George I (1714–1727)
In 1701, the English parliament passed the Act of Settlement. This stated that if Anne, the heir to the throne, had no surviving children herself, the throne would pass to her distant German relative, the Protestant Electress of Hanover, Sophia. When Sophia died in 1714, the succession passed to her son George. Queen Anne died childless later the same year, so George became the first Hanoverian king of England and Scotland as George I. Anne had many Roman Catholic relatives with stronger claims, including James Stuart, son of James II, who led a rebellion by his supporters, known as the Jacobites, in Scotland in 1715. This, however, was suppressed.
George was unable to chair the Cabinet meetings as he spoke no English. As First Lord of the Treasury from 1721 to 1742, Robert Walpole took over the role and became in effect the first prime minister. Partly because of his inability to speak English, and partly because of the way he treated his wife Sophia (he even imprisoned her in 1694), George was an unpopular monarch throughout his reign.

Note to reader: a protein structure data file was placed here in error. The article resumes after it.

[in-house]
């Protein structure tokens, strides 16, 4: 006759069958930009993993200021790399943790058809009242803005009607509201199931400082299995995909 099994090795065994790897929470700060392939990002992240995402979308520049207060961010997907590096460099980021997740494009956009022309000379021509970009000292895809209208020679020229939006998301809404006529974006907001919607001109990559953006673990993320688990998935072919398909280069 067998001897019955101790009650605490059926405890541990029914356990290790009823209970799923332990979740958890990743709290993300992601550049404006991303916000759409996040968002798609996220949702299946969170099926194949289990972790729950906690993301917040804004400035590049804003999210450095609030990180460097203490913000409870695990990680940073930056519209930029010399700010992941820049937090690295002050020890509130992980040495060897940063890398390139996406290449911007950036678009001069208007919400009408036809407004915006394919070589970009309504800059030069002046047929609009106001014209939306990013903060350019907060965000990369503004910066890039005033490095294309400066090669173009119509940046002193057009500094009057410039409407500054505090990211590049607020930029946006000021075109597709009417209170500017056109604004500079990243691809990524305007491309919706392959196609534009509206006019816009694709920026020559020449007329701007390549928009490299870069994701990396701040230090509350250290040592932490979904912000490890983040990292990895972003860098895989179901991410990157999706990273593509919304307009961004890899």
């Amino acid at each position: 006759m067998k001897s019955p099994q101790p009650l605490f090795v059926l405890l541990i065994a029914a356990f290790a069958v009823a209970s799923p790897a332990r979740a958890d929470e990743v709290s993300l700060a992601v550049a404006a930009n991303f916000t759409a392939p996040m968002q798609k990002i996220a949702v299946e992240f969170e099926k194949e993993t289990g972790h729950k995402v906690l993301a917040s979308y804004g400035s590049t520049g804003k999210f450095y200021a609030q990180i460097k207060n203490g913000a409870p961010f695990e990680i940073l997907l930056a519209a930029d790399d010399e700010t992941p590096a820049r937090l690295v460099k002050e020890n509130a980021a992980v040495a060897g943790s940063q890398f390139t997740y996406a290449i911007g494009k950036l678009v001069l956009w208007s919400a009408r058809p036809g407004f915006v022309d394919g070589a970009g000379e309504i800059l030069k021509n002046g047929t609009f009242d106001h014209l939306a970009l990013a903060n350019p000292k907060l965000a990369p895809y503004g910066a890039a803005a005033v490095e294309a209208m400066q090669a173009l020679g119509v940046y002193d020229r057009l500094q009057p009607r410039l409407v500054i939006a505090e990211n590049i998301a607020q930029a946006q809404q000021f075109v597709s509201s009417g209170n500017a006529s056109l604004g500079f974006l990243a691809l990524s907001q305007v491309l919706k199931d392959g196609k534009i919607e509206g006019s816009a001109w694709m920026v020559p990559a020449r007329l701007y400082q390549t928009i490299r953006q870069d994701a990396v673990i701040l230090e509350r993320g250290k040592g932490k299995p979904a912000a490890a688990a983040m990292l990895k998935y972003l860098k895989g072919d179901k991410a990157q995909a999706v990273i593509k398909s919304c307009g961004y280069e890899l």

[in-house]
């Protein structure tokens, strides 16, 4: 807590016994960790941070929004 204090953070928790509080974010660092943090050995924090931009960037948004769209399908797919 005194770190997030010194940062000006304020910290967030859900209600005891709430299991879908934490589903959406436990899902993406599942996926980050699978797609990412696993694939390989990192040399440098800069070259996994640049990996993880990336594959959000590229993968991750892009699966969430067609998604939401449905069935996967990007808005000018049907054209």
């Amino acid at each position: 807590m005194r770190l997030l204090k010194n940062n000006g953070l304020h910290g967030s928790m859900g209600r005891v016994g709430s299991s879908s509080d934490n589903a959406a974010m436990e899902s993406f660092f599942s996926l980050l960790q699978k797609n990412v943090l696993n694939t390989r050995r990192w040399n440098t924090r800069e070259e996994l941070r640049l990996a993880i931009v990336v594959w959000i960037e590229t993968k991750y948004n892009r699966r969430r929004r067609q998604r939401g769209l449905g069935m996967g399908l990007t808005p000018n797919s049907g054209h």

In 1743, George led his troops into battle against the French at Dettingen. He was the last British king to fight in battle.
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